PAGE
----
Gregory v. Beazer East

Decision Date03 July 2008
Docket NumberNo. 1-06-3597.,1-06-3597.
Citation892 N.E.2d 563
PartiesStacey GREGORY, Individually and as Special Administrator of the Estate of Larry Gregory, Deceased, Plaintiff-Appellant, v. BEAZER EAST, Bondex International, Exxon Mobil, Georgia-Pacific Corporation, and Union Carbide Corporation, Defendants-Appellees. (A.W. Chesterton, BMI, a/k/a Blow Mix, Inc., Brand Insulation, Certainteed Corporation, Chicago Bridge and Iron, Commonwealth Edison, Foseco, Inc., Garlock Sealing Technologies, General Electric, Ingersoll Rand, John Crane, Inc., Lincoln Electric Corporation, Metropolitan Life Insurance Company, Pittsburgh Metals Purifying, a/k/a Treesdale, Inc., Reynolds Aluminum, Riley Stoker, Ryco, Inc., formerly Ryco Chemical, T.H. Agriculture and Nutrition, U.S. Steel Corporation, U.S.I. Chemical Company, f/k/a Northern Petrochemical, and Westinghouse Electric, Defendants).
CourtUnited States Appellate Court of Illinois

Nicholas J. Vogelzang and Michael W. Rathsack, Chicago, IL, for Appellant.

Victor P. Henderson and Christopher W. Carmichael, Holland & Knight LLP, Chicago, IL, for Appellee Georgia-Pacific.

H. Patrick Morris and David F. Fanning, Johnson & Bell, Ltd., Chicago, IL, Reagan W. Simpson King & Spaulding LLP, Houston, TX, for Appellee Exxon Mobil.

Presiding Justice FITZGERALD SMITHdelivered the opinion of the court:

Plaintiff-appellant Stacey Gregory, individually and as special administrator of the estate of her deceased husband Larry Gregory (plaintiff),1 filed a complaint at law in Illinois sounding in negligence against a multitude of defendants,2 including defendants-appellants Beazer East (Beazer), Bondex International (Bondex), Exxon Mobil (Mobil), Georgia-Pacific Corporation (Georgia-Pacific) and Union Carbide Corporation (Union Carbide), regarding her husband's contraction of mesothelioma and subsequent death. Mobil moved for summary judgment on various grounds, and the trial court granted this motion finding that Mobil owed no duty to decedent Larry. Meanwhile, Union Carbide moved for the application of Indiana law rather than Illinois law, and Georgia-Pacific joined in this motion. The trial court granted the motion, finding that choice-of-law factors in the cause favored Indiana law. Georgia-Pacific subsequently moved for summary judgment based on the Indiana statute of repose, and the trial court granted the motion finding that Indiana's statute of repose barred plaintiff's claim against Georgia-Pacific.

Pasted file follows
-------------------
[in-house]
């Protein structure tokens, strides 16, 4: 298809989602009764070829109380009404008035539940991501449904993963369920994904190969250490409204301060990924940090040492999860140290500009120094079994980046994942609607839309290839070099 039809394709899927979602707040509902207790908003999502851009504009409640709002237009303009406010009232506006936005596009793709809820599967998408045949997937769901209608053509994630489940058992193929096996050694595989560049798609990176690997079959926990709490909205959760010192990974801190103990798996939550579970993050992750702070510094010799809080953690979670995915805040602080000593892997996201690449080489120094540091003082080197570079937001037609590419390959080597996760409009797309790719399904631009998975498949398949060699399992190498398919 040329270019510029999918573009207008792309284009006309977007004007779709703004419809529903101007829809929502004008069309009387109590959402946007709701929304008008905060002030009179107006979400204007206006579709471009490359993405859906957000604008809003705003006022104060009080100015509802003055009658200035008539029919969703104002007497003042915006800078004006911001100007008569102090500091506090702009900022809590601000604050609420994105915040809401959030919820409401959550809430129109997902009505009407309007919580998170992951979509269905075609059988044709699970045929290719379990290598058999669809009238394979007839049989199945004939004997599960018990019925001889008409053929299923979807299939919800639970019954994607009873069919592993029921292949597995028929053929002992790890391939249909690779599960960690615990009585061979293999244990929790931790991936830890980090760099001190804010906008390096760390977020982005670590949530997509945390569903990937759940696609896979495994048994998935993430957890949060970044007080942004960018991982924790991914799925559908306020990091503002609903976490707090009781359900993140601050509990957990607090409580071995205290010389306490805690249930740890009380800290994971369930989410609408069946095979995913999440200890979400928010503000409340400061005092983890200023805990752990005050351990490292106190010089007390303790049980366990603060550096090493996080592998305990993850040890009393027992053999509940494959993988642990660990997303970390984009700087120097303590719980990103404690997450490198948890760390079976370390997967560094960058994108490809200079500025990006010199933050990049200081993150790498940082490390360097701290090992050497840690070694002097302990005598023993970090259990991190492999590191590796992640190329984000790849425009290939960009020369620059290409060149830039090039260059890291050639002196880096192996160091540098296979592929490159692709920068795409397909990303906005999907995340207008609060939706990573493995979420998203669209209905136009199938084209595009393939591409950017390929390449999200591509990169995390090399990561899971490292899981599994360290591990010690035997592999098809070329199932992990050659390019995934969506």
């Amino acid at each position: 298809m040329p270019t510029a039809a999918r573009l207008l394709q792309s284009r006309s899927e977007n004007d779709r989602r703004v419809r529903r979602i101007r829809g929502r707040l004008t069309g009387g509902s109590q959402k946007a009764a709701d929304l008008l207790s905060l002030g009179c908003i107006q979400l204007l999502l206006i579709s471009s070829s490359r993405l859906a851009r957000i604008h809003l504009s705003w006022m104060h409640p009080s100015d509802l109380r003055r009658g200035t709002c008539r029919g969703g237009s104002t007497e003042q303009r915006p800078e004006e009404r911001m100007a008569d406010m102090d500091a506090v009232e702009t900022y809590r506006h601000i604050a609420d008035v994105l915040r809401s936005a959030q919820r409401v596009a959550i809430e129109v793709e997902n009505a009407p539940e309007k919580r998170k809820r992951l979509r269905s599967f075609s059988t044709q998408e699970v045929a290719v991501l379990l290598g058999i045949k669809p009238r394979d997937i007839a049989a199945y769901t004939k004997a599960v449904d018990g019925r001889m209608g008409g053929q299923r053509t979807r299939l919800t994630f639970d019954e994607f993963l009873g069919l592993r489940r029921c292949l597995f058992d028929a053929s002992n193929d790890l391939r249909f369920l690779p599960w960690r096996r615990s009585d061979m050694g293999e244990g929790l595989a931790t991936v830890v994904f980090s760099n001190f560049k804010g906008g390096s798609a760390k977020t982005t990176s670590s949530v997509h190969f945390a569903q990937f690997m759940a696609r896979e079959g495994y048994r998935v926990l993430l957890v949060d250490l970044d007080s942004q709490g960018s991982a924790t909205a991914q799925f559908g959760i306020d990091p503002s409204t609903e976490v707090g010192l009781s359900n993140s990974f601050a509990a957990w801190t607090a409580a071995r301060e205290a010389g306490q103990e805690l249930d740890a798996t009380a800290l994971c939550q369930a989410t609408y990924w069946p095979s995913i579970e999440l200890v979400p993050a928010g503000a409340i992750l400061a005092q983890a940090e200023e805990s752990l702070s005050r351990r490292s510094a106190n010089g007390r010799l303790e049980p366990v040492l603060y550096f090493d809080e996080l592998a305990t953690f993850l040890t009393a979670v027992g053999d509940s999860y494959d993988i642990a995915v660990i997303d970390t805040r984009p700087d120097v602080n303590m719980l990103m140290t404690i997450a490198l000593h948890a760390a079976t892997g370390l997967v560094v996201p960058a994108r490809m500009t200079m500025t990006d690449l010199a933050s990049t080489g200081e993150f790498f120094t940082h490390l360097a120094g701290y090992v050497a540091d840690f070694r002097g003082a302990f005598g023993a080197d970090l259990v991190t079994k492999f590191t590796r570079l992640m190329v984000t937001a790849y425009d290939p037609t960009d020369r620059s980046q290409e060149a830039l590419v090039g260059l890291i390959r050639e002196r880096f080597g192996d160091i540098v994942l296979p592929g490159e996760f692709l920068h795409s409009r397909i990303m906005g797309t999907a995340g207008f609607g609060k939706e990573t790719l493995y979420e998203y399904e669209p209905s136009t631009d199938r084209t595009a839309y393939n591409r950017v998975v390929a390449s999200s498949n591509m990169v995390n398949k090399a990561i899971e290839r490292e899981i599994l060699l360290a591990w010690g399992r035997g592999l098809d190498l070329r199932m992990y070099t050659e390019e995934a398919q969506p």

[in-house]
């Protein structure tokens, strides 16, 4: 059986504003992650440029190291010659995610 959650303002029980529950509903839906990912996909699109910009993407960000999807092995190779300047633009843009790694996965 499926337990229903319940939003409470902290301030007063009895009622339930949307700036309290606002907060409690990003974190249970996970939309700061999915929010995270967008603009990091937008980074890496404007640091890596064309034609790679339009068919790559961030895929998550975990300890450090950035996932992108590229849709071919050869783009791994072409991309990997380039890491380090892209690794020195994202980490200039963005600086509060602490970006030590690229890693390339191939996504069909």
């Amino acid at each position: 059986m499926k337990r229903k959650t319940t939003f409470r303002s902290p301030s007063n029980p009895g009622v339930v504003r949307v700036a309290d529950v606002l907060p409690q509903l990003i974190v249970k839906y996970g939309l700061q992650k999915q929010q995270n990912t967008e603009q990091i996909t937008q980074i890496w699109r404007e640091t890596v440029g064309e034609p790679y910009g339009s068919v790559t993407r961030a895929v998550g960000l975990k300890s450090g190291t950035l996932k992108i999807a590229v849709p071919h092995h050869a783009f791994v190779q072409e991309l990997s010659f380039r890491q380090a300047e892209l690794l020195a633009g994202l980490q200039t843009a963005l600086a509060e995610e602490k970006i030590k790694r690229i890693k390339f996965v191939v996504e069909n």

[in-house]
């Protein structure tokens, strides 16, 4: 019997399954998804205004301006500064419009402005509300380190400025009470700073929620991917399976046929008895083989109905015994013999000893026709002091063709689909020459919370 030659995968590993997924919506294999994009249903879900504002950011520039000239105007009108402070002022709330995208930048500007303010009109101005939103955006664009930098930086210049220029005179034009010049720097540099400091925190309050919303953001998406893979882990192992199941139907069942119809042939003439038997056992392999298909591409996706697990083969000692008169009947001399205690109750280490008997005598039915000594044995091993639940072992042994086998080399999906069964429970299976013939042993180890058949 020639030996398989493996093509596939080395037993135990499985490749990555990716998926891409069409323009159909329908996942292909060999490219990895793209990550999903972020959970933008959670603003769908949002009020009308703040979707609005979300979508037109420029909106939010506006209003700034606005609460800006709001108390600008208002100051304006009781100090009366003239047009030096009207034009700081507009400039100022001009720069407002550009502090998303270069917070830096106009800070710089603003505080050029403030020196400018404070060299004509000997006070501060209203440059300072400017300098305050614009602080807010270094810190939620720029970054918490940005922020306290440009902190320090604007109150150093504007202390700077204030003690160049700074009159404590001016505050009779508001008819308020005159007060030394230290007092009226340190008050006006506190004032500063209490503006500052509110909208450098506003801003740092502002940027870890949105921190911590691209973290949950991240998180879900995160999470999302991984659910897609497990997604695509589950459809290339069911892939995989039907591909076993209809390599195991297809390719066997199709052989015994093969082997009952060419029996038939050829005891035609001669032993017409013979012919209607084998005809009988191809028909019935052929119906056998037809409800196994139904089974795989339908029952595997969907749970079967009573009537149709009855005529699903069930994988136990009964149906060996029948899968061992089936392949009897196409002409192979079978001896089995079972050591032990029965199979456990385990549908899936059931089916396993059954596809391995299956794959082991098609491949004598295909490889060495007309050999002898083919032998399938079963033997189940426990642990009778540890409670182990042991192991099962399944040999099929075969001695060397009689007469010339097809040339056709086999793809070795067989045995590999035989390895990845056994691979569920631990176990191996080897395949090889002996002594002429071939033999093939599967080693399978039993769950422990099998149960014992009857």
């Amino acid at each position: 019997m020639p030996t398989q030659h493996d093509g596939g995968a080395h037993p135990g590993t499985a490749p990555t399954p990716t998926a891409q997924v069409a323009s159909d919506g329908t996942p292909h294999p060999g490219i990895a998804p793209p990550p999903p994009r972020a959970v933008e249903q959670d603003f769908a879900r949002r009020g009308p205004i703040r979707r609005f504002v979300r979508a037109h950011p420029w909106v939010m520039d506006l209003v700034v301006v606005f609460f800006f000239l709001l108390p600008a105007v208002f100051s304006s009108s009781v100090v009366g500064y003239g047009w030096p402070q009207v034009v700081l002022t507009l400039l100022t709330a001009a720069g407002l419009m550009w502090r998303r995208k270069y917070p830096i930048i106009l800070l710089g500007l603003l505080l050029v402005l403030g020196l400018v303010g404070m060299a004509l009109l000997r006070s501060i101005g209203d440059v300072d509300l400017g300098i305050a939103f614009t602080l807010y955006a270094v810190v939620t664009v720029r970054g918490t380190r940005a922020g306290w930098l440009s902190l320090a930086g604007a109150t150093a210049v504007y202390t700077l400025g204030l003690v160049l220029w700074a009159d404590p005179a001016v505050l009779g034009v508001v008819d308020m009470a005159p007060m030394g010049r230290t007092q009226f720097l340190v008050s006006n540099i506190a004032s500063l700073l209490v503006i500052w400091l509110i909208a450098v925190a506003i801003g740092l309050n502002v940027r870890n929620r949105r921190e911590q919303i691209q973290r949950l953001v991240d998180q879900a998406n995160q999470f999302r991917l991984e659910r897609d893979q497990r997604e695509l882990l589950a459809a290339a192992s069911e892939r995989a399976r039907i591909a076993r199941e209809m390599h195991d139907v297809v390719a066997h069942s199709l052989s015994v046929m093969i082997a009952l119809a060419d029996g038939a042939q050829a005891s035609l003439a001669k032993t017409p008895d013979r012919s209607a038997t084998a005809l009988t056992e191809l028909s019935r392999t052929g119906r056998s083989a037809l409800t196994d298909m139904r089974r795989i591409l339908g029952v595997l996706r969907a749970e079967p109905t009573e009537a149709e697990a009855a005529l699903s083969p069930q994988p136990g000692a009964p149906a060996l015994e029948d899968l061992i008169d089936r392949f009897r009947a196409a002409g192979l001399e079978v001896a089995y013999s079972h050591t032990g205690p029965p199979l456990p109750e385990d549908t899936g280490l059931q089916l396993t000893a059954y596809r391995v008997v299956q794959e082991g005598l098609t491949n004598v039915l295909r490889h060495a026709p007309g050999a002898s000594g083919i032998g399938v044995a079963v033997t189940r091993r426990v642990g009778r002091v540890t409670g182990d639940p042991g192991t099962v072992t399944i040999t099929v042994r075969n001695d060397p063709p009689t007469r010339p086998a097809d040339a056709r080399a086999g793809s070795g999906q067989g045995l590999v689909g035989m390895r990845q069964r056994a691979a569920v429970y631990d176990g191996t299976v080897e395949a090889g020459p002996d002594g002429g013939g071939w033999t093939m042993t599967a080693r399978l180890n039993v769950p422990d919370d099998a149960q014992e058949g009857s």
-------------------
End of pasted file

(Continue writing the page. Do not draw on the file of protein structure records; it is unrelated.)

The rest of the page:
Pursuant to motions presented before this court, Bondex was dismissed as a party to the appeal on March 14, 2007, Union Carbide was dismissed as a party on July 25, 2007, and Beazer was dismissed as a party on December 19, 2007, thereby leaving only Mobil and Georgia-Pacific as relevant defendants. On appeal from the grant of Mobil's motion for summary judgment and Georgia-Pacific's motion for the application of Indiana law, plaintiff contends that the trial court erred in finding that Mobil owed no duty to Larry to warn him of the presence of asbestos in its facility where he worked and that the trial court erred when it determined that Indiana law applied to the claim against Georgia-Pacific for manufacturing and selling its joint compound without including a warning that this product contained asbestos. Plaintiff asks that we reverse the order granting summary judgment to Mobil and remand the matter for further proceedings. Plaintiff also asks that we reverse the order finding that Indiana law applies and enter judgment that Illinois law applies and, accordingly, reverse the order granting summary judgment to Georgia-Pacific; alternatively, plaintiff asks that we reverse the order finding that Indiana law applies, reverse the grant of summary judgment to Georgia-Pacific, remand the matter for further proceedings, and grant any other appropriate relief. For the following reasons, we affirm.


Larry worked as a pipe fitter. He was a life-long resident of Indiana; plaintiff and the beneficiaries of Larry's estate are also Indiana residents. In 1970-71, Larry worked for four months at a Mobil project in Joliet, Illinois, which consisted of the initial construction of a refinery. Mobil hired Fluor Corporation (Fluor) as the general contractor on that job; Chicago Bridge & Iron (CBI) became the contractor for the welding portion of the work, and CBI hired Petroleum Piping as a subcontractor. Larry was employed by Petroleum Piping and was one of eight pipe fitters from Petroleum Piping hired to do the welding work at the Mobil project. Larry was supervised daily by a CBI inspector and received all his instructions and tools from Petroleum Piping. Although Mobil made the ultimate decisions regarding acceptance or rejection of the work, design changes, and work stoppage, Larry did not look to Mobil for direction, supervision or anything else regarding the project. Joseph D'Ambrisi, a former Mobil manager of the Joliet refinery, confirmed this in his deposition in this cause. D'Ambrisi testified that Fluor supervised the Joliet construction site and had "total responsibility for the construction of the refinery," including selecting the subcontractors and managing their work. D'Ambrisi further testified that Mobil did not have any inspectors, supervisors or workers of its own at the site; while Mobil monitored the progress of the refinery's construction and had a general right to control access to the property, it had contracted with Fluor to "supervise, inspect, expedite and control all phases of the work."